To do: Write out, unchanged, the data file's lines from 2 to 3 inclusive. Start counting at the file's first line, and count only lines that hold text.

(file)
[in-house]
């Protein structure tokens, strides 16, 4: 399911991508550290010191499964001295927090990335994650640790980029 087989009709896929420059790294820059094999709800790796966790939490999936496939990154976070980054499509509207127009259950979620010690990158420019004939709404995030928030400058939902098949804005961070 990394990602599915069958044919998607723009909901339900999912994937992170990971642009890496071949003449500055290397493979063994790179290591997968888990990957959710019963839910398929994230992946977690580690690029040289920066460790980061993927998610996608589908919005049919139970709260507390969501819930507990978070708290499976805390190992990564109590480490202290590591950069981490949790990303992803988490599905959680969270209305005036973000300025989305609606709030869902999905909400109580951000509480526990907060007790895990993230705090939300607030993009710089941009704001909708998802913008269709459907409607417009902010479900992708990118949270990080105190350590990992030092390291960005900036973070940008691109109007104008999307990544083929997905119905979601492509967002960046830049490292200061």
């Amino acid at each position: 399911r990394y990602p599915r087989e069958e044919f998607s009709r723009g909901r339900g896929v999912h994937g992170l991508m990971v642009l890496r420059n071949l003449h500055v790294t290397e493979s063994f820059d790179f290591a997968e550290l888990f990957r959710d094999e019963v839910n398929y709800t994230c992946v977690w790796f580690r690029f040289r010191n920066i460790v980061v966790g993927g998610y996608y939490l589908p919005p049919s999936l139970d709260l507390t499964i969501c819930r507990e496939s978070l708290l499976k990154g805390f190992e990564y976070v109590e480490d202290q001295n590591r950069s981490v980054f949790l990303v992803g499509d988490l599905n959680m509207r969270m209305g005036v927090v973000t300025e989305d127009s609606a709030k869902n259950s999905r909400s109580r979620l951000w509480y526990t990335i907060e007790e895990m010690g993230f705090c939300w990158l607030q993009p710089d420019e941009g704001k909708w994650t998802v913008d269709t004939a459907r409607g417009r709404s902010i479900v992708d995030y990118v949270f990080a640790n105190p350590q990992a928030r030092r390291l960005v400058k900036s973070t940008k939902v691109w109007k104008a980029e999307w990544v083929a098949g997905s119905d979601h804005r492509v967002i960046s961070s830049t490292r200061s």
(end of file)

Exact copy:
């Protein structure tokens, strides 16, 4: 399911991508550290010191499964001295927090990335994650640790980029 087989009709896929420059790294820059094999709800790796966790939490999936496939990154976070980054499509509207127009259950979620010690990158420019004939709404995030928030400058939902098949804005961070 990394990602599915069958044919998607723009909901339900999912994937992170990971642009890496071949003449500055290397493979063994790179290591997968888990990957959710019963839910398929994230992946977690580690690029040289920066460790980061993927998610996608589908919005049919139970709260507390969501819930507990978070708290499976805390190992990564109590480490202290590591950069981490949790990303992803988490599905959680969270209305005036973000300025989305609606709030869902999905909400109580951000509480526990907060007790895990993230705090939300607030993009710089941009704001909708998802913008269709459907409607417009902010479900992708990118949270990080105190350590990992030092390291960005900036973070940008691109109007104008999307990544083929997905119905979601492509967002960046830049490292200061």
């Amino acid at each position: 399911r990394y990602p599915r087989e069958e044919f998607s009709r723009g909901r339900g896929v999912h994937g992170l991508m990971v642009l890496r420059n071949l003449h500055v790294t290397e493979s063994f820059d790179f290591a997968e550290l888990f990957r959710d094999e019963v839910n398929y709800t994230c992946v977690w790796f580690r690029f040289r010191n920066i460790v980061v966790g993927g998610y996608y939490l589908p919005p049919s999936l139970d709260l507390t499964i969501c819930r507990e496939s978070l708290l499976k990154g805390f190992e990564y976070v109590e480490d202290q001295n590591r950069s981490v980054f949790l990303v992803g499509d988490l599905n959680m509207r969270m209305g005036v927090v973000t300025e989305d127009s609606a709030k869902n259950s999905r909400s109580r979620l951000w509480y526990t990335i907060e007790e895990m010690g993230f705090c939300w990158l607030q993009p710089d420019e941009g704001k909708w994650t998802v913008d269709t004939a459907r409607g417009r709404s902010i479900v992708d995030y990118v949270f990080a640790n105190p350590q990992a928030r030092r390291l960005v400058k900036s973070t940008k939902v691109w109007k104008a980029e999307w990544v083929a098949g997905s119905d979601h804005r492509v967002i960046s961070s830049t490292r200061s």